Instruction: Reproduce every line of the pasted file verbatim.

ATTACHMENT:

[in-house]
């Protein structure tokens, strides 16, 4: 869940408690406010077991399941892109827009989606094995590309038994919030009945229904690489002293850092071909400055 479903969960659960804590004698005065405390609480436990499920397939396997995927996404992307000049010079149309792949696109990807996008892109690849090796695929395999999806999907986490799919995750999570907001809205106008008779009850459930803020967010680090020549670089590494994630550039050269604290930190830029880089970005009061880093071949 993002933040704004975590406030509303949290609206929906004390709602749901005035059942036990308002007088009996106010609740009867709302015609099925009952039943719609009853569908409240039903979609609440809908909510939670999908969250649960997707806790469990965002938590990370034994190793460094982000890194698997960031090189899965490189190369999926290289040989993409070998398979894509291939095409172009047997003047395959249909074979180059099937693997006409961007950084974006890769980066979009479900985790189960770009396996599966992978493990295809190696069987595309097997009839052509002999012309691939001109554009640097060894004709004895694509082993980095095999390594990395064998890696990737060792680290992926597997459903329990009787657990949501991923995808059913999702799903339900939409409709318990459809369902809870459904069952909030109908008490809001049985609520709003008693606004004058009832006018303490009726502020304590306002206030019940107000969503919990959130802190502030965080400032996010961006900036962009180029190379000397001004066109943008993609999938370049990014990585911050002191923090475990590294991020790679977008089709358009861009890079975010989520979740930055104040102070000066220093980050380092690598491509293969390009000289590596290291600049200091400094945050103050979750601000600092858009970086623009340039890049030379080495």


[in-house]
């Protein structure tokens, strides 16, 4: 869940408690406010077991399941892109827009989606094995590309038994919030009945229904690489002293850092071909400055 479903969960659960804590004698005065405390609480436990499920397939396997995927996404992307000049010079149309792949696109990807996008892109690849090796695929395999999806999907986490799919995750999570907001809205106008008779009850459930803020967010680090020549670089590494994630550039050269604290930190830029880089970005009061880093071949 993002933040704004975590406030509303949290609206929906004390709602749901005035059942036990308002007088009996106010609740009867709302015609099925009952039943719609009853569908409240039903979609609440809908909510939670999908969250649960997707806790469990965002938590990370034994190793460094982000890194698997960031090189899965490189190369999926290289040989993409070998398979894509291939095409172009047997003047395959249909074979180059099937693997006409961007950084974006890769980066979009479900985790189960770009396996599966992978493990295809190696069987595309097997009839052509002999012309691939001109554009640097060894004709004895694509082993980095095999390594990395064998890696990737060792680290992926597997459903329990009787657990949501991923995808059913999702799903339900939409409709318990459809369902809870459904069952909030109908008490809001049985609520709003008693606004004058009832006018303490009726502020304590306002206030019940107000969503919990959130802190502030965080400032996010961006900036962009180029190379000397001004066109943008993609999938370049990014990585911050002191923090475990590294991020790679977008089709358009861009890079975010989520979740930055104040102070000066220093980050380092690598491509293969390009000289590596290291600049200091400094945050103050979750601000600092858009970086623009340039890049030379080495």